FRIP score ATAC-seq
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5.2 years ago
Lucy ▴ 140

Hi,

I am trying to calculate the fraction of reads in peaks (FRIP score) for my ATAC-seq samples. What I have so far is written below, however I think it is wrong somehow as I am getting a very low score (when I calculate the FRIP using DiffBind, it comes out much better/more like the expected value e.g. 0.37).

val1=$(bedtools intersect -a <sample_BAM> -b <BED_peakfile> -wa -u | wc -l)
val2=$(samtools view <sample_BAM> | wc -l)
FRIP=$(awk "BEGIN {print "${val1}"/"${val2}"}")

For the peak file, I am using my optimal peak list for the particular cell type (generated using IDR).

Can anyone see what I am doing wrong?

Thanks,

Lucy

ATAC-seq FRIP • 13k views
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Hi Lucy,

for the future, please use the formatting bar to indicate code. This improves readability. I did it for you this time.

Code

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5.2 years ago
ATpoint 78k

The problem with your solution is that bedtools intersect uses only the read length, probably 50 or 75bp, to do the intersection, rather than the actual fragment length, which for ATAC-seq should be between 80 and a few hundred bp. The same goes for all bedtools commands as far as I know.

I would use featureCounts from the subread package. It is actually made to count reads per reference regions in order to make count matrices but it also outputs the percentage of reads/fragments assigned to it, which is what you want:

## Make a custom "SAF" file which featureCounts needs:
awk 'OFS="\t" {print $1"-"$2+1"-"$3, $2+1, $3, "+"}' foo.narrowPeak > foo.saf

## run featureCounts (add -T for multithreading)
featureCounts -p -a peaks.saf -F SAF -o out.txt atacseq.bam

This will produce an output to screen with the % of assigned reads (=FRiP)and also a file out.txt.summary, from which you can programatically calculate it for a lot of samples.

FRiP

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Just a small note in case someone has the same problem as I did.

I'm using the R implementation of the subread package for this. I had to modify the awk command so that it includes the chromosome as a column for it to work.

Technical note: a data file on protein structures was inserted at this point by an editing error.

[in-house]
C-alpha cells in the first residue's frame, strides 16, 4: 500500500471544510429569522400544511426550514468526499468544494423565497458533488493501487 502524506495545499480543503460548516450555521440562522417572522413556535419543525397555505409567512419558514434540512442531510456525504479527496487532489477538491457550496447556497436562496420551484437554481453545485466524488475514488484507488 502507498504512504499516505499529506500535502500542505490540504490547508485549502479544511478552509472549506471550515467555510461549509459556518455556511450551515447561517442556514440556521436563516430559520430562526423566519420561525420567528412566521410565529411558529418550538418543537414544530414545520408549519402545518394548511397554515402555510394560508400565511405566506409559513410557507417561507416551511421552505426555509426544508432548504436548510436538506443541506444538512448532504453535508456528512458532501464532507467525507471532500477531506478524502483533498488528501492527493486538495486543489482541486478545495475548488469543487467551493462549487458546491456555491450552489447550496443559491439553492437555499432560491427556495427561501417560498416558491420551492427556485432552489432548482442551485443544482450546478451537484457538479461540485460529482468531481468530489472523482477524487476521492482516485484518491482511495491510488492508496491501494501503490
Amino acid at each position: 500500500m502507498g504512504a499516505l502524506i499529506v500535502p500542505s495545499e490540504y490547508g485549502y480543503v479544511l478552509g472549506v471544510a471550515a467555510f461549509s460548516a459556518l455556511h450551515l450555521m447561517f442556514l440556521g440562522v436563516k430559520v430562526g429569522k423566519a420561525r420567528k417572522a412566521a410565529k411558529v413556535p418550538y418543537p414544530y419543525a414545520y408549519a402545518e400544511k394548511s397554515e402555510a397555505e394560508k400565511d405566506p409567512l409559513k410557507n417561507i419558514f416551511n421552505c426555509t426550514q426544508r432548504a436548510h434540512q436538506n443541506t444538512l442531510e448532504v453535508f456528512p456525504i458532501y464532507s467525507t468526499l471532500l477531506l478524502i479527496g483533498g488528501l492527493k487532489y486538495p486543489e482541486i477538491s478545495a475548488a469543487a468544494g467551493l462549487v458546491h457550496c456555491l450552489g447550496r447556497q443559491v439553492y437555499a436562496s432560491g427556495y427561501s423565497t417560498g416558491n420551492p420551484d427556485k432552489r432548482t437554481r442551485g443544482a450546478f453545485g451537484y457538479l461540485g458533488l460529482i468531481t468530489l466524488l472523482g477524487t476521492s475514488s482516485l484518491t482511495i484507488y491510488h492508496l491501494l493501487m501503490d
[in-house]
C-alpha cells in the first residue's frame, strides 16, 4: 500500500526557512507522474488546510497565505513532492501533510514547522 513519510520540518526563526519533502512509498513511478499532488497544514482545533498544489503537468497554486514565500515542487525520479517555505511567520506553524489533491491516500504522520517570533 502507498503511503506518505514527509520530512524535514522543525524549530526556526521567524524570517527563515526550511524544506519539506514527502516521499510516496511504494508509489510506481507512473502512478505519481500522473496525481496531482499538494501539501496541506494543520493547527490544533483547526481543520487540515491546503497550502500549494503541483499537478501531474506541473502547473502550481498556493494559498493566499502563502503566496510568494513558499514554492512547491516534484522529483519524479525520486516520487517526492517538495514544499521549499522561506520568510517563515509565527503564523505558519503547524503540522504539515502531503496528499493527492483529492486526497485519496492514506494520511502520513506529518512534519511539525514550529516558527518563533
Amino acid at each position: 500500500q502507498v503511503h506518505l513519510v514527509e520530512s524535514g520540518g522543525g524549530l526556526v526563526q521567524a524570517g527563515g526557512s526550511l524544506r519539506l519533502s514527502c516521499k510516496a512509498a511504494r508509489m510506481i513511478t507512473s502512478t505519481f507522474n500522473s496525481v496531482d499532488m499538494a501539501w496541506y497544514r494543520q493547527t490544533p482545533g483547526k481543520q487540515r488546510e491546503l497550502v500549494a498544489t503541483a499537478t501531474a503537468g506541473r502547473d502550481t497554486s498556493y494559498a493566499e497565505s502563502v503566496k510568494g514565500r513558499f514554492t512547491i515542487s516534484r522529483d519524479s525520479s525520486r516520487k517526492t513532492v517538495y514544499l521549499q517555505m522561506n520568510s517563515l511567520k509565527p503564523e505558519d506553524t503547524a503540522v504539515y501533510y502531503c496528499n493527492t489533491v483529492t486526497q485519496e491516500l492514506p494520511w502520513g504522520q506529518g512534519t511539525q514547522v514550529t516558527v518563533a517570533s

## Make a custom "SAF" file which featureCounts needs:
awk 'OFS="\t" {print $1"-"$2+1"-"$3, $1, $2+1, $3, "+"}' foo.narrowPeak > foo.saf

From the link above:

The SAF annotation format has five required columns, including GeneID, Chr, Start, End and Strand. These columns can be in any order. More columns can be included in the annotation. Columns are tab-delimited. Column names are case insensitive. GeneID column may contain integers or character strings. Chromosomal names included in the Chr column must match those used inclued in the mapping results, otherwise reads will fail to be assigned. Users may provide a SAF annotation in the form of a data frame or a file using the annot.ext argument.

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Hello, I don't get your point about bedtools intersect. According to ENCODE, FRiP means "Fraction of all mapped reads that fall into the called peak regions, i.e. usable reads in significantly enriched peaks divided by all usable reads." It's about "reads" rather than "fragment". So, why can not we use bedtools intersect?

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In paired-end sequencing, we use the word fragment because the two reads that are produced always originate from the same DNA fragment and are therefore not independent of each other as reads from single-end sequencing would be. As FRiP comes from single-end ChIP-seq data, this is why they probably termed it reads. ATAC-seq is most commonly paired-end. You can use BEDtools for paired-end data but it requires more pre-processing of your data, that is why I use featureCounts, being faster and more convinient with plenty of customizable options. Choice is still yours. FRiP is probably not a very objective measure anyway, as it highly depends on how you prefilter your data, e.g. in terms of mapping quality, the definition of a properly-paired reads and the stringency of your peak calling (last sentence thinking aloud).